Move could help improve the apparel chain's tattered reputation as it considers a possible sale, or a turnaround strategy.
American Apparel has updated its code of ethics less than a month after firing controversial CEO Dov Charney — a move that could help improve the apparel chain’s tattered reputation as it considers a possible sale, or a turnaround.
The updated policy wasn’t exactly a surprise: American Apparel APP in a regulatory filing last month said it would replace its prior code of ethics by Jan. 1 (it appears it slightly missed that deadline). In a Securities and Exchange Commission filing, the company said the revised code was intended to “clarify, update, or enhance the descriptions of the standards of conduct that were expected of all directors, officers and employees of the company.”
The policy details appear pretty standard, touting American Apparel as an equal opportunity employer, requiring respectful conduct free of harassment, and proclaiming that no management-level employee may make sexual advances toward any subordinate, among many other policies. The new code is about 6,200 words long, and more than four times as long as its predecessor, according to Bloomberg.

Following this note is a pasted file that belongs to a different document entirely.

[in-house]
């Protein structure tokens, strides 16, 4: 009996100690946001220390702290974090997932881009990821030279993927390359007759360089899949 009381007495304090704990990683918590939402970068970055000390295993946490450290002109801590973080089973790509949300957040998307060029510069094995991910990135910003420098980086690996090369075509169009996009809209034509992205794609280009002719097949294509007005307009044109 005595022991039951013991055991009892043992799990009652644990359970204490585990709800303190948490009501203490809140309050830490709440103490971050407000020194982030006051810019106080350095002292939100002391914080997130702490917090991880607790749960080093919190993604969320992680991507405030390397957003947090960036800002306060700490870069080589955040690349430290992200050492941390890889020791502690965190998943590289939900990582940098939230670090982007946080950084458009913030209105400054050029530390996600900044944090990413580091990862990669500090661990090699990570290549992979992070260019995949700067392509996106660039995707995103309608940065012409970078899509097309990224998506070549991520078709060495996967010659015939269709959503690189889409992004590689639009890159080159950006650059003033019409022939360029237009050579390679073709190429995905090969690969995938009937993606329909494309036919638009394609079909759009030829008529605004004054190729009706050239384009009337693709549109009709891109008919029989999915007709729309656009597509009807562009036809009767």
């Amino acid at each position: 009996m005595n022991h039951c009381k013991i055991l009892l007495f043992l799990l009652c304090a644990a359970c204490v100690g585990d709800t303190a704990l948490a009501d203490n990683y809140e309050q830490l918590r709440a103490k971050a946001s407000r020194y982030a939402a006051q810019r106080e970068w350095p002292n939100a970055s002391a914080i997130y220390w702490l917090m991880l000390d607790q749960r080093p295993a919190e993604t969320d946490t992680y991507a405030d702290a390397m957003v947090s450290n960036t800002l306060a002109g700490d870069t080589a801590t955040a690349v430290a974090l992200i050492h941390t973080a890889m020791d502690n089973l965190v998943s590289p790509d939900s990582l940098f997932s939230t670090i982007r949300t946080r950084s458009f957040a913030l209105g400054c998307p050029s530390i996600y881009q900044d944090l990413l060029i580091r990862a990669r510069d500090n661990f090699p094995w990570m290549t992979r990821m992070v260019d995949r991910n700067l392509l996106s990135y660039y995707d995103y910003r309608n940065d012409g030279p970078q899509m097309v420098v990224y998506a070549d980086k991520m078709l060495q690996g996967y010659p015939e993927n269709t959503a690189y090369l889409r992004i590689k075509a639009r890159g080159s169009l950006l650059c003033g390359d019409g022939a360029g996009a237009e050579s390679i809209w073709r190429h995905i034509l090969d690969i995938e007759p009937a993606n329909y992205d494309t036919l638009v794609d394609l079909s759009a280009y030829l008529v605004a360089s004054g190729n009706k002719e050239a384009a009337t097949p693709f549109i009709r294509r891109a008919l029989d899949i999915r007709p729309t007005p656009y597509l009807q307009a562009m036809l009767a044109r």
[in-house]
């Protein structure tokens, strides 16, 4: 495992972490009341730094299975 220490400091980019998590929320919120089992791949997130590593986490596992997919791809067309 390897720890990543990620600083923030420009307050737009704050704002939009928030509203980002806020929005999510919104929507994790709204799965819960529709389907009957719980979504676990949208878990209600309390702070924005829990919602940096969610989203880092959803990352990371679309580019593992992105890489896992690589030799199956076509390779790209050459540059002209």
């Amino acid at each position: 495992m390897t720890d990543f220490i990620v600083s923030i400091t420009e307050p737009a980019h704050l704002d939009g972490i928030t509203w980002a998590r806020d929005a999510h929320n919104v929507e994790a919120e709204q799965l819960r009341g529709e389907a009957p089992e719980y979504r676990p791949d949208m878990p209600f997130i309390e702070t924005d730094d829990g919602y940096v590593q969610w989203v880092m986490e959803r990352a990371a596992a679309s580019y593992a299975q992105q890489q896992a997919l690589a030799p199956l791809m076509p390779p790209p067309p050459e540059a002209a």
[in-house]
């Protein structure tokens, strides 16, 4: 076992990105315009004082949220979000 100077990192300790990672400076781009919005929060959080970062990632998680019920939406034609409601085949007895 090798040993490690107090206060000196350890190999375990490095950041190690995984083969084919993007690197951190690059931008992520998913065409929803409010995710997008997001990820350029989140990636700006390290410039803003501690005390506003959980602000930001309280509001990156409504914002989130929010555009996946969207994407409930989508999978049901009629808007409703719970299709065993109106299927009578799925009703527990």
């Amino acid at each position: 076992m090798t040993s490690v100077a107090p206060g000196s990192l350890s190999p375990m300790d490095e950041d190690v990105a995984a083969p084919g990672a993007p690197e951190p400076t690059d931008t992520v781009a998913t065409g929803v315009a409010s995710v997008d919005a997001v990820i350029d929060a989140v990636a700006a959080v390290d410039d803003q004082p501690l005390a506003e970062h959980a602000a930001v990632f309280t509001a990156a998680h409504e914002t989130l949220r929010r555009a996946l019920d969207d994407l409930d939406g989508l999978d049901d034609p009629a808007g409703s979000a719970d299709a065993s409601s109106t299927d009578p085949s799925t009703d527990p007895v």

But the chain had a history of lawsuits when it was run by Charney, who stayed on to run the company for years even after lawsuits were filed in New York and California, alleging sexual harassment, assault and battery, defamation, and other related claims. American Apparel and some of the board of directors were also named in those suits. The company has since said that it settled, or obtained a dismissal of all but one of those claims.
The struggling retail chain, known for its racy ads, is now being steered by fashion veteran Paula Schneider. Schneider could potentially be positioning American Apparel for a sale, although her public comments have suggested she knows there is first work to do to re-establish the brand.
“My goal is to make American Apparel a better company, while staying true to its core values of quality and creativity and preserving its sweatshop-free, Made in USA manufacturing philosophy,” Schneider said when she was named CEO last month.
She has her work cut out for her. American Apparel has reported four years of annual losses, despite an increase in sales over that period. The company is poised to report a fifth annual loss for 2014, losing $40.9 million for the first nine months of the year.